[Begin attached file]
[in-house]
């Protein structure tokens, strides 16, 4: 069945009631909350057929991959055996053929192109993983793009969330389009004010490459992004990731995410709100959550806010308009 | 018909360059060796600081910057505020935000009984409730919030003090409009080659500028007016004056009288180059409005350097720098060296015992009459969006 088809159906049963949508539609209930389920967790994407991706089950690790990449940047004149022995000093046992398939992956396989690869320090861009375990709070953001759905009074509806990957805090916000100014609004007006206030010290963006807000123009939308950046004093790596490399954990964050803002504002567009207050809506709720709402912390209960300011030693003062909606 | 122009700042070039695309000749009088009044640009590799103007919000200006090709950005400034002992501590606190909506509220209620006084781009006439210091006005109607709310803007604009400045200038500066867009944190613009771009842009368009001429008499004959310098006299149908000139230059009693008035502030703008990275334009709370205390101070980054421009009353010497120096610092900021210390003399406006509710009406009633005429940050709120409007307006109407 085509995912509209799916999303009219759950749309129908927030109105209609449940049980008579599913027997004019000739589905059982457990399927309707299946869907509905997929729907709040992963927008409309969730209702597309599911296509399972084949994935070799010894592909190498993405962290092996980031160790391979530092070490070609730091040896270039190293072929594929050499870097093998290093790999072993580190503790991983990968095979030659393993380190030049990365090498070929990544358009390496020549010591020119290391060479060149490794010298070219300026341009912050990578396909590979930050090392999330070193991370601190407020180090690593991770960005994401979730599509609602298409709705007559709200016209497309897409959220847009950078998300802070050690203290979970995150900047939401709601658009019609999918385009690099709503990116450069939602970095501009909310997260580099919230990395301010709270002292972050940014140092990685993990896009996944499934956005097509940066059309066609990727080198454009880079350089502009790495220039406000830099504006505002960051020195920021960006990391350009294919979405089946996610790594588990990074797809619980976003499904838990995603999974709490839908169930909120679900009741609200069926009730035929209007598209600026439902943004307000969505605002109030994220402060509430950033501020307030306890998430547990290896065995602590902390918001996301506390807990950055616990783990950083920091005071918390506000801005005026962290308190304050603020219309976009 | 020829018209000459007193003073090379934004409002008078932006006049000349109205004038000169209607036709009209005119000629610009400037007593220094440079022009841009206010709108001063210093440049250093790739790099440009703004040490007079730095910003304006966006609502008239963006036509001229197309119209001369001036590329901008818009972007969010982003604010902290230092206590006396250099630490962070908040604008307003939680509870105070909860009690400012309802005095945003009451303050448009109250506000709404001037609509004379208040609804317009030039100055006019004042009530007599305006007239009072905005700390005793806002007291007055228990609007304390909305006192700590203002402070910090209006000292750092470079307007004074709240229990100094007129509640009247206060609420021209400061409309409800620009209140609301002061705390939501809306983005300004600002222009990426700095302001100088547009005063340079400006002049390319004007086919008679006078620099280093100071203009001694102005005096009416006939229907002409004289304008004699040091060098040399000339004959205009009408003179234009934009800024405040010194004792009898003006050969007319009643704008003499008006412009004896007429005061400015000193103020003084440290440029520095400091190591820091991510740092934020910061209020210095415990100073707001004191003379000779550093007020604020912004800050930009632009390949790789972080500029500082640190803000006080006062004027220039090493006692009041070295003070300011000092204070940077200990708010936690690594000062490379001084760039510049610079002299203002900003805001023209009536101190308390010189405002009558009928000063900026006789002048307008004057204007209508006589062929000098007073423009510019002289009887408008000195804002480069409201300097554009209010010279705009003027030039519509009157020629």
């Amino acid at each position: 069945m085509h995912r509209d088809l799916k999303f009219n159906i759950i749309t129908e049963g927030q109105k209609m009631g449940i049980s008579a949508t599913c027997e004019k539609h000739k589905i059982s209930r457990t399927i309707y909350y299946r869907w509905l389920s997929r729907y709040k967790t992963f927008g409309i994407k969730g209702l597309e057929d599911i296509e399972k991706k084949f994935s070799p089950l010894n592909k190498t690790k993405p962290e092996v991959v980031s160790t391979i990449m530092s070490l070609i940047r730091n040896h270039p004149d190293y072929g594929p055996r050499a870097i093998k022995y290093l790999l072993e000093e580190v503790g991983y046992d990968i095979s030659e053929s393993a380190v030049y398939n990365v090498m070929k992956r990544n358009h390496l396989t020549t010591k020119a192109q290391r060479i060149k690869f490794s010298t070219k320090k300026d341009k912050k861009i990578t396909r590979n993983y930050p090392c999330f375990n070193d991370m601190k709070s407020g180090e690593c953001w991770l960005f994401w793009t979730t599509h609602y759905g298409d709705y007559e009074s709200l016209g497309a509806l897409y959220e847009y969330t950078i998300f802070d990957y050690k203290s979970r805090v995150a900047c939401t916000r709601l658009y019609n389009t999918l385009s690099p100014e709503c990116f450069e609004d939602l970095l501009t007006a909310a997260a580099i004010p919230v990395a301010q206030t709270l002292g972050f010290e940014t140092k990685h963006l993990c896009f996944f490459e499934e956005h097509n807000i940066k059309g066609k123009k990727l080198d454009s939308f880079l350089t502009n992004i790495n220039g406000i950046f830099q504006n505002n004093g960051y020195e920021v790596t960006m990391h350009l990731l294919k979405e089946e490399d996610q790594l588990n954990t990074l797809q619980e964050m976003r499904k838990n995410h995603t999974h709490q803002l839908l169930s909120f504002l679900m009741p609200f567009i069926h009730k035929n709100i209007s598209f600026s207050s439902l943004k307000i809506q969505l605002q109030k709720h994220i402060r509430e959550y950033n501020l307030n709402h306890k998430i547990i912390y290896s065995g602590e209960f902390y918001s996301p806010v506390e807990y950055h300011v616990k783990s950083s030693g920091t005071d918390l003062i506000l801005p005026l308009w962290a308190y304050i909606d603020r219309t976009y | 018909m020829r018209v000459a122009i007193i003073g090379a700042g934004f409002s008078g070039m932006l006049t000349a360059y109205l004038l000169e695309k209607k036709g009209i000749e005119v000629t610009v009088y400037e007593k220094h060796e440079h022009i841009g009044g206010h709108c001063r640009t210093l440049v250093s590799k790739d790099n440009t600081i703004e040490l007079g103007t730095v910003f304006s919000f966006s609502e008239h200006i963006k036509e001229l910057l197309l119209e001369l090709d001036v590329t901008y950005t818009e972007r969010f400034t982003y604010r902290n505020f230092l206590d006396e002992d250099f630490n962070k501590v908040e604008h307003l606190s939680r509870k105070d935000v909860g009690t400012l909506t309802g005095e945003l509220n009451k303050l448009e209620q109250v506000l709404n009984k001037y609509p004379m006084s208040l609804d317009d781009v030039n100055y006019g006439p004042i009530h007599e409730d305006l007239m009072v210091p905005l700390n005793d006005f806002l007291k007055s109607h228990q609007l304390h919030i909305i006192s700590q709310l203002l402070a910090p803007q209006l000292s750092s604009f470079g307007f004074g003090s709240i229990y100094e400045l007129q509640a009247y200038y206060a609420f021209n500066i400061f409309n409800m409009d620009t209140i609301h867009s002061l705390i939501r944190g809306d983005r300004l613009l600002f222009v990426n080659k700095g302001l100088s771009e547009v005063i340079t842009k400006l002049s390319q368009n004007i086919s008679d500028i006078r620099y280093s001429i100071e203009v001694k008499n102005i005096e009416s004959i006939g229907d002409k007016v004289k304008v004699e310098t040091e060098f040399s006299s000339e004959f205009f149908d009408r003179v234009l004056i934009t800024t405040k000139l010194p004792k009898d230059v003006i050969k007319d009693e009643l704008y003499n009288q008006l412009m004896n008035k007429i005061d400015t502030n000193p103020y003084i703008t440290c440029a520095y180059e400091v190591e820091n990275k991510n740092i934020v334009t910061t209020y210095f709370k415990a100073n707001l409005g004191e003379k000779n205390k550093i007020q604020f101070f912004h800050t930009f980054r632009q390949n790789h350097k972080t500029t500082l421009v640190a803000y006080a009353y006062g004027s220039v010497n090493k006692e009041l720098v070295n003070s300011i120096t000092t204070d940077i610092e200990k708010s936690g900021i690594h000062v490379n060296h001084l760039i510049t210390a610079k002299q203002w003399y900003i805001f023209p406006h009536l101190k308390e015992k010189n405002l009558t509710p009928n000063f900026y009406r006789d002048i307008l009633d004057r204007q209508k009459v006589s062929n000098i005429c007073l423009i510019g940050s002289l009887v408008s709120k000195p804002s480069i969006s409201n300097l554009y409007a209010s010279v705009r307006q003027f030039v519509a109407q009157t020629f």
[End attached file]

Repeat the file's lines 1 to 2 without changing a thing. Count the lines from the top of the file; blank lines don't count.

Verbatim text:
[in-house]
């Protein structure tokens, strides 16, 4: 069945009631909350057929991959055996053929192109993983793009969330389009004010490459992004990731995410709100959550806010308009 | 018909360059060796600081910057505020935000009984409730919030003090409009080659500028007016004056009288180059409005350097720098060296015992009459969006 088809159906049963949508539609209930389920967790994407991706089950690790990449940047004149022995000093046992398939992956396989690869320090861009375990709070953001759905009074509806990957805090916000100014609004007006206030010290963006807000123009939308950046004093790596490399954990964050803002504002567009207050809506709720709402912390209960300011030693003062909606 | 122009700042070039695309000749009088009044640009590799103007919000200006090709950005400034002992501590606190909506509220209620006084781009006439210091006005109607709310803007604009400045200038500066867009944190613009771009842009368009001429008499004959310098006299149908000139230059009693008035502030703008990275334009709370205390101070980054421009009353010497120096610092900021210390003399406006509710009406009633005429940050709120409007307006109407 085509995912509209799916999303009219759950749309129908927030109105209609449940049980008579599913027997004019000739589905059982457990399927309707299946869907509905997929729907709040992963927008409309969730209702597309599911296509399972084949994935070799010894592909190498993405962290092996980031160790391979530092070490070609730091040896270039190293072929594929050499870097093998290093790999072993580190503790991983990968095979030659393993380190030049990365090498070929990544358009390496020549010591020119290391060479060149490794010298070219300026341009912050990578396909590979930050090392999330070193991370601190407020180090690593991770960005994401979730599509609602298409709705007559709200016209497309897409959220847009950078998300802070050690203290979970995150900047939401709601658009019609999918385009690099709503990116450069939602970095501009909310997260580099919230990395301010709270002292972050940014140092990685993990896009996944499934956005097509940066059309066609990727080198454009880079350089502009790495220039406000830099504006505002960051020195920021960006990391350009294919979405089946996610790594588990990074797809619980976003499904838990995603999974709490839908169930909120679900009741609200069926009730035929209007598209600026439902943004307000969505605002109030994220402060509430950033501020307030306890998430547990290896065995602590902390918001996301506390807990950055616990783990950083920091005071918390506000801005005026962290308190304050603020219309976009 | 020829018209000459007193003073090379934004409002008078932006006049000349109205004038000169209607036709009209005119000629610009400037007593220094440079022009841009206010709108001063210093440049250093790739790099440009703004040490007079730095910003304006966006609502008239963006036509001229197309119209001369001036590329901008818009972007969010982003604010902290230092206590006396250099630490962070908040604008307003939680509870105070909860009690400012309802005095945003009451303050448009109250506000709404001037609509004379208040609804317009030039100055006019004042009530007599305006007239009072905005700390005793806002007291007055228990609007304390909305006192700590203002402070910090209006000292750092470079307007004074709240229990100094007129509640009247206060609420021209400061409309409800620009209140609301002061705390939501809306983005300004600002222009990426700095302001100088547009005063340079400006002049390319004007086919008679006078620099280093100071203009001694102005005096009416006939229907002409004289304008004699040091060098040399000339004959205009009408003179234009934009800024405040010194004792009898003006050969007319009643704008003499008006412009004896007429005061400015000193103020003084440290440029520095400091190591820091991510740092934020910061209020210095415990100073707001004191003379000779550093007020604020912004800050930009632009390949790789972080500029500082640190803000006080006062004027220039090493006692009041070295003070300011000092204070940077200990708010936690690594000062490379001084760039510049610079002299203002900003805001023209009536101190308390010189405002009558009928000063900026006789002048307008004057204007209508006589062929000098007073423009510019002289009887408008000195804002480069409201300097554009209010010279705009003027030039519509009157020629």